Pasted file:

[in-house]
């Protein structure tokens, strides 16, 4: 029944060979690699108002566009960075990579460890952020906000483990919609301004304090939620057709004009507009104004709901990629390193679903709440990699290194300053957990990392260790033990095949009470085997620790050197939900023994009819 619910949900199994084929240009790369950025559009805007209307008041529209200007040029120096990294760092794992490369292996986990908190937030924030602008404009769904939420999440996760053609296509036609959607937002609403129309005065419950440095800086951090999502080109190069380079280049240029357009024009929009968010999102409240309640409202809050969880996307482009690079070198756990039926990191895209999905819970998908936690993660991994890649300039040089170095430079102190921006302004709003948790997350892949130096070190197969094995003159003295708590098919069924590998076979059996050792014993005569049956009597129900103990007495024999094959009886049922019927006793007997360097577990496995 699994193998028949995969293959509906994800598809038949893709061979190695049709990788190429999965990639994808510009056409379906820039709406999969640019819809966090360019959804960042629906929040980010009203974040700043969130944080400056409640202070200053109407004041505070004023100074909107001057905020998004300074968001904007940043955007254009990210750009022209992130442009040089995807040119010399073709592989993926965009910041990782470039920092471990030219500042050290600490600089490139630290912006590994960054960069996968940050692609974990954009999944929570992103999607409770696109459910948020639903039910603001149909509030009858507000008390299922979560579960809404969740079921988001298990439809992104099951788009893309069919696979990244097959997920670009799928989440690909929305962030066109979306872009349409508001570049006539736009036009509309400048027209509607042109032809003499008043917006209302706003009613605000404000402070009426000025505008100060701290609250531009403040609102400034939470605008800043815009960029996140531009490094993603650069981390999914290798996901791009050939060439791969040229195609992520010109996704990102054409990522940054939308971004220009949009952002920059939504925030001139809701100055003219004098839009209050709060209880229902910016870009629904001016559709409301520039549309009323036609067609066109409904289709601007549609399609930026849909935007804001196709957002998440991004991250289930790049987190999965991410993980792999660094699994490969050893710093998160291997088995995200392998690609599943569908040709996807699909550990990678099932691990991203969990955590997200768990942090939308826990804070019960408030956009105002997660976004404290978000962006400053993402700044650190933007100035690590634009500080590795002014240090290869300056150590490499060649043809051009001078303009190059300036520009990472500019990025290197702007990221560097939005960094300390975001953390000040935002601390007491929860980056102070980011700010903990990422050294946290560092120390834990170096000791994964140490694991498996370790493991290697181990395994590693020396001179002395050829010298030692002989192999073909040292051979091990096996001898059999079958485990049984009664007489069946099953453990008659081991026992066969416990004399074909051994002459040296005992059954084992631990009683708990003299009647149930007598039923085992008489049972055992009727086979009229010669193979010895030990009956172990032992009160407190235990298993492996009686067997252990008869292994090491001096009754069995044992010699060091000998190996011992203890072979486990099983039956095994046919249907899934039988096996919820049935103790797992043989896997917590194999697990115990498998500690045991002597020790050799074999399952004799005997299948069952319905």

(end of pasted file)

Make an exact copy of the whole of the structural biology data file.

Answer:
[in-house]
């Protein structure tokens, strides 16, 4: 029944060979690699108002566009960075990579460890952020906000483990919609301004304090939620057709004009507009104004709901990629390193679903709440990699290194300053957990990392260790033990095949009470085997620790050197939900023994009819 619910949900199994084929240009790369950025559009805007209307008041529209200007040029120096990294760092794992490369292996986990908190937030924030602008404009769904939420999440996760053609296509036609959607937002609403129309005065419950440095800086951090999502080109190069380079280049240029357009024009929009968010999102409240309640409202809050969880996307482009690079070198756990039926990191895209999905819970998908936690993660991994890649300039040089170095430079102190921006302004709003948790997350892949130096070190197969094995003159003295708590098919069924590998076979059996050792014993005569049956009597129900103990007495024999094959009886049922019927006793007997360097577990496995 699994193998028949995969293959509906994800598809038949893709061979190695049709990788190429999965990639994808510009056409379906820039709406999969640019819809966090360019959804960042629906929040980010009203974040700043969130944080400056409640202070200053109407004041505070004023100074909107001057905020998004300074968001904007940043955007254009990210750009022209992130442009040089995807040119010399073709592989993926965009910041990782470039920092471990030219500042050290600490600089490139630290912006590994960054960069996968940050692609974990954009999944929570992103999607409770696109459910948020639903039910603001149909509030009858507000008390299922979560579960809404969740079921988001298990439809992104099951788009893309069919696979990244097959997920670009799928989440690909929305962030066109979306872009349409508001570049006539736009036009509309400048027209509607042109032809003499008043917006209302706003009613605000404000402070009426000025505008100060701290609250531009403040609102400034939470605008800043815009960029996140531009490094993603650069981390999914290798996901791009050939060439791969040229195609992520010109996704990102054409990522940054939308971004220009949009952002920059939504925030001139809701100055003219004098839009209050709060209880229902910016870009629904001016559709409301520039549309009323036609067609066109409904289709601007549609399609930026849909935007804001196709957002998440991004991250289930790049987190999965991410993980792999660094699994490969050893710093998160291997088995995200392998690609599943569908040709996807699909550990990678099932691990991203969990955590997200768990942090939308826990804070019960408030956009105002997660976004404290978000962006400053993402700044650190933007100035690590634009500080590795002014240090290869300056150590490499060649043809051009001078303009190059300036520009990472500019990025290197702007990221560097939005960094300390975001953390000040935002601390007491929860980056102070980011700010903990990422050294946290560092120390834990170096000791994964140490694991498996370790493991290697181990395994590693020396001179002395050829010298030692002989192999073909040292051979091990096996001898059999079958485990049984009664007489069946099953453990008659081991026992066969416990004399074909051994002459040296005992059954084992631990009683708990003299009647149930007598039923085992008489049972055992009727086979009229010669193979010895030990009956172990032992009160407190235990298993492996009686067997252990008869292994090491001096009754069995044992010699060091000998190996011992203890072979486990099983039956095994046919249907899934039988096996919820049935103790797992043989896997917590194999697990115990498998500690045991002597020790050799074999399952004799005997299948069952319905």